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Author Topic: Variable ND Filters  (Read 4875 times)

E.J. Peiker

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Re: Variable ND Filters
« Reply #20 on: June 27, 2016, 09:31:31 pm »

One second exposure without a ND filter would collect the same amount of photons as a 4 seconds exposure though a 2 f-stops ND filter. If you cannot get enough detail in the shadows with one second exposure without the ND filter you will not be able to record them either with the 4 seconds exposure through a 2 f-stops ND
You do have a point there, I wasn't thinking about this correctly!  :-[

The other two uses I cited that can't be simulated in post still hold though, basically if there is too much light to attain a slow enough shutter speed in video and if you are recording something that requires a slower shutter speed than attainable given the exposure parameters and light available to you and where multiple exposures isn't an option - for example a pan blur of a car or animal or anything where you just can't handle the momentary stoppage of recording that multiple frames would result in.
« Last Edit: June 27, 2016, 09:36:43 pm by E.J. Peiker »
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Wayne Fox

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Re: Variable ND Filters
« Reply #21 on: June 28, 2016, 01:57:17 am »

I've heard of this, though I've never actually tried it. Theoretically if the stack is merged the right way it should yield something to the effect of a long exposure, and since each shot is correctly exposed individually there isn't a clipping problem. Here's one article I bookmarked some time ago ... made me a little curious.

Simulate a long exposure in Photoshop
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Paulo Bizarro

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Re: Variable ND Filters
« Reply #22 on: June 28, 2016, 11:55:05 am »

I apologize for not being able to explain it properly. Maybe Moose's post makes it clear: http://www.imagechaser.com/creating-long-exposure-look-without-wait-nd-filter/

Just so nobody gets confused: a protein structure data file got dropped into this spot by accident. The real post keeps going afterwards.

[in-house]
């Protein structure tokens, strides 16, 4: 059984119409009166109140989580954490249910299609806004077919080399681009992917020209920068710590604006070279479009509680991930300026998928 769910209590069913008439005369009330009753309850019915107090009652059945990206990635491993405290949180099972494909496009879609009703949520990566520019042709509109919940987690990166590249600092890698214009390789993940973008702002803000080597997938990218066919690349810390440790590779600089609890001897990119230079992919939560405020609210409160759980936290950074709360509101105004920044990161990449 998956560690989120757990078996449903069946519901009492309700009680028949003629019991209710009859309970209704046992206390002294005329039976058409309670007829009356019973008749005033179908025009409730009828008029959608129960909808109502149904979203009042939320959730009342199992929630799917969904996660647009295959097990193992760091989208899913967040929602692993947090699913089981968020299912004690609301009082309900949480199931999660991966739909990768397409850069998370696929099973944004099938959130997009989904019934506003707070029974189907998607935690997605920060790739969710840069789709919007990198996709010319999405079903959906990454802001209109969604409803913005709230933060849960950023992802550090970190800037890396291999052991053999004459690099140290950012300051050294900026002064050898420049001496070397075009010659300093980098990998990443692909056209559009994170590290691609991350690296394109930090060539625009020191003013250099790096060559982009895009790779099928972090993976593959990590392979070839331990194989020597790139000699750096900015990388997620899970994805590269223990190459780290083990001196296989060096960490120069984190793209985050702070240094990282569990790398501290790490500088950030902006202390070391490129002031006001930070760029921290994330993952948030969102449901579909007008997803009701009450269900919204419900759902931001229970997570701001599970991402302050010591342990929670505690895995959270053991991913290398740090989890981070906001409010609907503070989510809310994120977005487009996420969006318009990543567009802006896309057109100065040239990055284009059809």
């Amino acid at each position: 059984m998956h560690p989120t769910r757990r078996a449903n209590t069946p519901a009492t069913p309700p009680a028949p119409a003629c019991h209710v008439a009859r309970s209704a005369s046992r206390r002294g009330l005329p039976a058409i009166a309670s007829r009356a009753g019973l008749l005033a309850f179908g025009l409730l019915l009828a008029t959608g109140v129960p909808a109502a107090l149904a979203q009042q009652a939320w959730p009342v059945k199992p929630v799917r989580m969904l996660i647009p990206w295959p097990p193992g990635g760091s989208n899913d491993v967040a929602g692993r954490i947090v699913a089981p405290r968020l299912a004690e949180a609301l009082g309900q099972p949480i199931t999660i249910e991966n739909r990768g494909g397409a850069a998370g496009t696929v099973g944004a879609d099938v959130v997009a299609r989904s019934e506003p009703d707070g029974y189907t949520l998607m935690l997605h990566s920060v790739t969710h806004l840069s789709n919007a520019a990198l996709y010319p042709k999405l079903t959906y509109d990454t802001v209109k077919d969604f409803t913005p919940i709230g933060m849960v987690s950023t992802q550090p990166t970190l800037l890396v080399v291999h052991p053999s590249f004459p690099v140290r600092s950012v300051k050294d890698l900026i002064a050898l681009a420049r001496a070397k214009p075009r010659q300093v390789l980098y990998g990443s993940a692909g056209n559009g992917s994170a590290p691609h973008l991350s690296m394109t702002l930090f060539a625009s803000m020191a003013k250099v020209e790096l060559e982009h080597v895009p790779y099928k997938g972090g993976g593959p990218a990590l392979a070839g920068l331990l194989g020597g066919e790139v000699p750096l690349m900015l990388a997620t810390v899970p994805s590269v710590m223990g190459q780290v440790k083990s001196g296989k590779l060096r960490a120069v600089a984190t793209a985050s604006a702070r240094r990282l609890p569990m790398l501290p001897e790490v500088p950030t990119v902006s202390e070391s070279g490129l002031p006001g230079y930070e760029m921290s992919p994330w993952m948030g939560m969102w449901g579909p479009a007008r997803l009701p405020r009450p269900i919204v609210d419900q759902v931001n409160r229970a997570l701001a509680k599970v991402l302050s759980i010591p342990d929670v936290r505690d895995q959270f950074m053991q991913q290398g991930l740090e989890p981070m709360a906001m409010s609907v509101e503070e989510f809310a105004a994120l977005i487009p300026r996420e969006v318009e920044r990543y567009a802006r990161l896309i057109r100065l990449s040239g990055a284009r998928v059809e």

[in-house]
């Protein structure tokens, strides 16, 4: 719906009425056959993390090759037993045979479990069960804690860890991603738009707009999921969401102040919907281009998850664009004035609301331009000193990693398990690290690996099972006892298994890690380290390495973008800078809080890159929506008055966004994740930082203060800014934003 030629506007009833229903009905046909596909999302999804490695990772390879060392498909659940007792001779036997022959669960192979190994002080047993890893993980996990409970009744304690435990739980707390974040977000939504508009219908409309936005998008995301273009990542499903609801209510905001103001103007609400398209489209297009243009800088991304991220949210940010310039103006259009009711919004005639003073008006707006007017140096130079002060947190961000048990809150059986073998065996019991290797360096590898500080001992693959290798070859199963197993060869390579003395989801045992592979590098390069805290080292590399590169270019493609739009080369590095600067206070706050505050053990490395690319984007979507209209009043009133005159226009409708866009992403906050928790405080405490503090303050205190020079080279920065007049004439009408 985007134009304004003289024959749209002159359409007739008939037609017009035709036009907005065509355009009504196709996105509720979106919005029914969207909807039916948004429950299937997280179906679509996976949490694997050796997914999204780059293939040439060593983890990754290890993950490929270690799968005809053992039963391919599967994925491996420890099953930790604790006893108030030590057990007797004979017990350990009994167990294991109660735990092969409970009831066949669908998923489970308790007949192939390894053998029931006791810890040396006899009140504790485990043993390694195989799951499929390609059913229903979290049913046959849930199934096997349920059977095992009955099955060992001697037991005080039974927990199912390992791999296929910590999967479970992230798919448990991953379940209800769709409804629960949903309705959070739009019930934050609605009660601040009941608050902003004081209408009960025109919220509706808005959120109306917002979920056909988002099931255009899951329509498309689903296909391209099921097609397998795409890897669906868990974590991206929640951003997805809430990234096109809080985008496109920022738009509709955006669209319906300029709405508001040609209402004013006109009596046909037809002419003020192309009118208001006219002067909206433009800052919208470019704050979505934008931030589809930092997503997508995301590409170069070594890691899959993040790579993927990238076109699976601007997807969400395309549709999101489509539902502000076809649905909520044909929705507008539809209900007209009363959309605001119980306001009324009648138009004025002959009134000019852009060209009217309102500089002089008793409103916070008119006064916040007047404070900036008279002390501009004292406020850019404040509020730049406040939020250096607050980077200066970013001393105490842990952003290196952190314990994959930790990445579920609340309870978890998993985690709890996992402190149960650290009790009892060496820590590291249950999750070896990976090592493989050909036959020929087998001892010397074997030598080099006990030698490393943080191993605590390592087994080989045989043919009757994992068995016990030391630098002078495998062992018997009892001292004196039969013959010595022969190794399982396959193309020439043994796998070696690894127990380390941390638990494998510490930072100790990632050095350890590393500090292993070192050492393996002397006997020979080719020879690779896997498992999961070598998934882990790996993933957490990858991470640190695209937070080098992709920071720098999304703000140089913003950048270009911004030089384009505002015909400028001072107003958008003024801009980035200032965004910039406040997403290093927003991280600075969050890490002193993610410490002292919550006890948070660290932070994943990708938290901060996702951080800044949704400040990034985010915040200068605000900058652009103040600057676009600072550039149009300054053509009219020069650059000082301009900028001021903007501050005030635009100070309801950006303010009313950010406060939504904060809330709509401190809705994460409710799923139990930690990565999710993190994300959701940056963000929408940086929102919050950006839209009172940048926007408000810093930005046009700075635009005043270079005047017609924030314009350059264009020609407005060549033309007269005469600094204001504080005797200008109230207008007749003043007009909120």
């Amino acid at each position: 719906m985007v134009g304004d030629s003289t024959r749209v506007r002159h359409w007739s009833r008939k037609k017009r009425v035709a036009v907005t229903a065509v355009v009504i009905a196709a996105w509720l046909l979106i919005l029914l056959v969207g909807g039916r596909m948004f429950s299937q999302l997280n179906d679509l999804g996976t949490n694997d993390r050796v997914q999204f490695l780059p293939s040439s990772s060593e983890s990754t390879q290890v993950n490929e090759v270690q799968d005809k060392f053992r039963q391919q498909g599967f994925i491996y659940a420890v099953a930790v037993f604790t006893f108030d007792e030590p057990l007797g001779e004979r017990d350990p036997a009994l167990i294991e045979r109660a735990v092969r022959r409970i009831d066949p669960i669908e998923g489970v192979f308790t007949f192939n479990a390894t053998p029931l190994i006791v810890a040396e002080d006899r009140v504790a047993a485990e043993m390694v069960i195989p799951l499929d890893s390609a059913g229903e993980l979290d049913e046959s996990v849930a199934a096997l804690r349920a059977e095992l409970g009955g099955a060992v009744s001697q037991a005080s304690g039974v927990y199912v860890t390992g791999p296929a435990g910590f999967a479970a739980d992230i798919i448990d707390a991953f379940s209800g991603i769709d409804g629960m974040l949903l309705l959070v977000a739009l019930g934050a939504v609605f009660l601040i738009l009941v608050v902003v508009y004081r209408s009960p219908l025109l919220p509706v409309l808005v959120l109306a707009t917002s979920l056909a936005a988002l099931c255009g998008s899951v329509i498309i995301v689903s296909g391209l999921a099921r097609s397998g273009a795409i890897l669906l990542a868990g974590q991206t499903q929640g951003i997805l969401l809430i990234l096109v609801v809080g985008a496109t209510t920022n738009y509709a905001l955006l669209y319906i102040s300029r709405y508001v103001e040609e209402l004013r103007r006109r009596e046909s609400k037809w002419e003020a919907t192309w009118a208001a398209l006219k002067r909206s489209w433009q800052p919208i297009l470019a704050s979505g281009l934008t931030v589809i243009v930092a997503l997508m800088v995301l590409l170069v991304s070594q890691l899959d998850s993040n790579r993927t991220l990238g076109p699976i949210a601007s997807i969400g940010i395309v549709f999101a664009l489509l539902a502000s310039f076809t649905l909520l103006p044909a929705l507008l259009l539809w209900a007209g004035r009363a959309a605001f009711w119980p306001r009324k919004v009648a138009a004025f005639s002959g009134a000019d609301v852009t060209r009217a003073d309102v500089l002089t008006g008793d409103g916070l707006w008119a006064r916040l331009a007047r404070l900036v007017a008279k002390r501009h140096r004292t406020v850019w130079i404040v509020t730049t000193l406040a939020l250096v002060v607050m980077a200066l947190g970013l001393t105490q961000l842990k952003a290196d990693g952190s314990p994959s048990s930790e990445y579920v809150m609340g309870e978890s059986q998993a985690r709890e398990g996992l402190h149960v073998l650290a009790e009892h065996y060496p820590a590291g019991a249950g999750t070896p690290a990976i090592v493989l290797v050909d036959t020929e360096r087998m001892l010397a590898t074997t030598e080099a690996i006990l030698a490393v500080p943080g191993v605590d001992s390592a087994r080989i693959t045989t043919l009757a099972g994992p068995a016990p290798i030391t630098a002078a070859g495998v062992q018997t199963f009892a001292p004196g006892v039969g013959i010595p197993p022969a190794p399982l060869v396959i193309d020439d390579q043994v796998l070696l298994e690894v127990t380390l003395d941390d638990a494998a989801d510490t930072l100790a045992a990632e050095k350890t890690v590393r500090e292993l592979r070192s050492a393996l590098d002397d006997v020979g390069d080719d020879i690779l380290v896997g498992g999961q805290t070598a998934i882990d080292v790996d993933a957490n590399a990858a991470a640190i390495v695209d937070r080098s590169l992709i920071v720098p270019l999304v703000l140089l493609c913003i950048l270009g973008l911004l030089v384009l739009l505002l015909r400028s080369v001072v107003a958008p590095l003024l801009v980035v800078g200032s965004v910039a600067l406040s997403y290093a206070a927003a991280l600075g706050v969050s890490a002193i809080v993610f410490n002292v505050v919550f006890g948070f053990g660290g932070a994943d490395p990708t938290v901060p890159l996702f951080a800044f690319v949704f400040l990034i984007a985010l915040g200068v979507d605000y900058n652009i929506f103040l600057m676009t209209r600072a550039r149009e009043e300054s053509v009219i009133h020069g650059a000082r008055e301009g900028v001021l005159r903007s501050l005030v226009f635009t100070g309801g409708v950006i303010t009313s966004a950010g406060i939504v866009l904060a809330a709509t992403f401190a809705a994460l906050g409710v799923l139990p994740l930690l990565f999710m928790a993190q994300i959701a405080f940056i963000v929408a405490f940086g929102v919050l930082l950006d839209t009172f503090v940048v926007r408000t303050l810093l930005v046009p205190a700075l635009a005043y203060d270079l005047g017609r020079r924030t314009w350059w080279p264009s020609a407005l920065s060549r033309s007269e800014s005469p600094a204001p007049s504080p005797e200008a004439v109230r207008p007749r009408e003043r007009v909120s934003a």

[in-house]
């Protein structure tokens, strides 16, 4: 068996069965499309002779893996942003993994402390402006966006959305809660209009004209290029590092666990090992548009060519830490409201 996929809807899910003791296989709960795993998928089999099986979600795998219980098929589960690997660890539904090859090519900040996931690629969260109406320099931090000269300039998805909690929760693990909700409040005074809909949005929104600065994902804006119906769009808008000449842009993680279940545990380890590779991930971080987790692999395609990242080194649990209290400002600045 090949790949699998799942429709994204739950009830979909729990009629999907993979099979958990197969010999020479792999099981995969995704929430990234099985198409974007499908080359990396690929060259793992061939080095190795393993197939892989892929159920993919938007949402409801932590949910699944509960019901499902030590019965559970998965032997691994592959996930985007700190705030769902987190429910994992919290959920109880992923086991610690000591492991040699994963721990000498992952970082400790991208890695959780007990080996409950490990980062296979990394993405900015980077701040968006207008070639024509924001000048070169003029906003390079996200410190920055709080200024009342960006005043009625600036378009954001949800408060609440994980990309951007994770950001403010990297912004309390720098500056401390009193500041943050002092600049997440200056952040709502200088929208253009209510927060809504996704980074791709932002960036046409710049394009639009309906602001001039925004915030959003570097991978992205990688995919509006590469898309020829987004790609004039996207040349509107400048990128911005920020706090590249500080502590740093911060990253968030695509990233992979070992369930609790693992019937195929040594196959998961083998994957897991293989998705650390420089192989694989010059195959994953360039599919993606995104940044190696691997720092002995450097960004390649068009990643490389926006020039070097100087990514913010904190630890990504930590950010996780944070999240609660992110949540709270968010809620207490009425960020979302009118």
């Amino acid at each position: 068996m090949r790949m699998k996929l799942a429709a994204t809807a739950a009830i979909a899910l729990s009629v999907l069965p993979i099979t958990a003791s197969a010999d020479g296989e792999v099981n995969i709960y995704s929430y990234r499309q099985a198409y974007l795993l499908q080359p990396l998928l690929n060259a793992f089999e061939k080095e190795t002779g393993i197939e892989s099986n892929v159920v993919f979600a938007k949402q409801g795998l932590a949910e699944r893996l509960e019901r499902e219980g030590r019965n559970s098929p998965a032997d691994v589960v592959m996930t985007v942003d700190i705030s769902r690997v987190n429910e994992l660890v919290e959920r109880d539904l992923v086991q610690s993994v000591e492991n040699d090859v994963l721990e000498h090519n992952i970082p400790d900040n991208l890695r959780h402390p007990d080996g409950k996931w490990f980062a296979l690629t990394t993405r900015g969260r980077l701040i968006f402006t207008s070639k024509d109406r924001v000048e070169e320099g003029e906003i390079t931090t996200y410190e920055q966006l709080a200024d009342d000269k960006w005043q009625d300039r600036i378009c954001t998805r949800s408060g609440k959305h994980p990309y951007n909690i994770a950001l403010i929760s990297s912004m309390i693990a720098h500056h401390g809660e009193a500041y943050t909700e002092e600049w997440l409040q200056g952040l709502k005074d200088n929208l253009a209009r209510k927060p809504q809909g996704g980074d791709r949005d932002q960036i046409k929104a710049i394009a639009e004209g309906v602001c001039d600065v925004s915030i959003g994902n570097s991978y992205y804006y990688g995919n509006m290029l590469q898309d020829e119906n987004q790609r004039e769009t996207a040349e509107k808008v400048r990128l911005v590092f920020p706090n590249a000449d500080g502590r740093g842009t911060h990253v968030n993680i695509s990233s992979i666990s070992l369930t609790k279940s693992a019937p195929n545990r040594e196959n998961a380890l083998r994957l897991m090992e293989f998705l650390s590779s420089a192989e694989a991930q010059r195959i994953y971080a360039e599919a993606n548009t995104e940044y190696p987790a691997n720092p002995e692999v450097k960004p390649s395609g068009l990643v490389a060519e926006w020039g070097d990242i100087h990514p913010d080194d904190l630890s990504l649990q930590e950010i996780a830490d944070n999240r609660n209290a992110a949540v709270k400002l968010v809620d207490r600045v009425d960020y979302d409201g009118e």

Multiple exposure setting in a camera like Nikon creates only one image (RAW if wanted). That one image has all 5 captures blended. There is a way to blend 5 distinct images in PS as well. The key is that those 5 images are not identical if they contain moving elements in them (e.g., sky, water).

This reminds me of the multiple exposure modes in film cameras. Same principle I think? I would select the number of shots, adjust the exposure compensation accordingly (a bit of trial and error, normally 1 more stop for each shot); then the camera would expose the same frame by the number of shots that was set.

With digital is easier, and more controllable. But I still prefer to use filters:)

dwswager

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Re: Variable ND Filters
« Reply #23 on: June 28, 2016, 02:47:56 pm »

I apologize for not being able to explain it properly. Maybe Moose's post makes it clear: http://www.imagechaser.com/creating-long-exposure-look-without-wait-nd-filter/

Multiple exposure setting in a camera like Nikon creates only one image (RAW if wanted). That one image has all 5 captures blended. There is a way to blend 5 distinct images in PS as well. The key is that those 5 images are not identical if they contain moving elements in them (e.g., sky, water).

The disadvantage of motion blur when trying to blend multiple exposures is true.  But the thing here is that this is and argument for Split ND to reduce the overall DR requirement and obviate the need for multiple exposure stacking.  Variable ND operate on the entire image and so I do not think it applies in this situation.
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Enda Cavanagh

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Re: Variable ND Filters
« Reply #24 on: June 29, 2016, 06:34:37 am »

Lastnight I was looking at buying the Singh Ray variable ND filter from B&H for my Switzerland trip (landscape photography) but when I saw that the shipping at tax was nearly 200 bucks to the UK I decided that 90% of what they can do can be done in post processing........Am I thinks straight??
Neil

If you are living in the Uk you will be crippled by B&H shipping costs. I live in Ireland. I stopped using them for the same reason. I bought my p Singh Ray filters direct from the manufacturer for about $50 shipping for a couple of 130mm square filters

orc73

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Re: Variable ND Filters
« Reply #25 on: June 29, 2016, 10:58:01 am »

if you go to Switzerland buy your stuff there. Photography equipment and electronics are very cheap due to so much competition between online shops.
I'm yet to find a cheaper place to buy stuff. In addition you can get Tax refunded when returning on the airport.
Try digitec.ch or digifuchs.ch. They offer pickup at their shop as well(you should place the order online in most cases though).
You might find other options in google.
 
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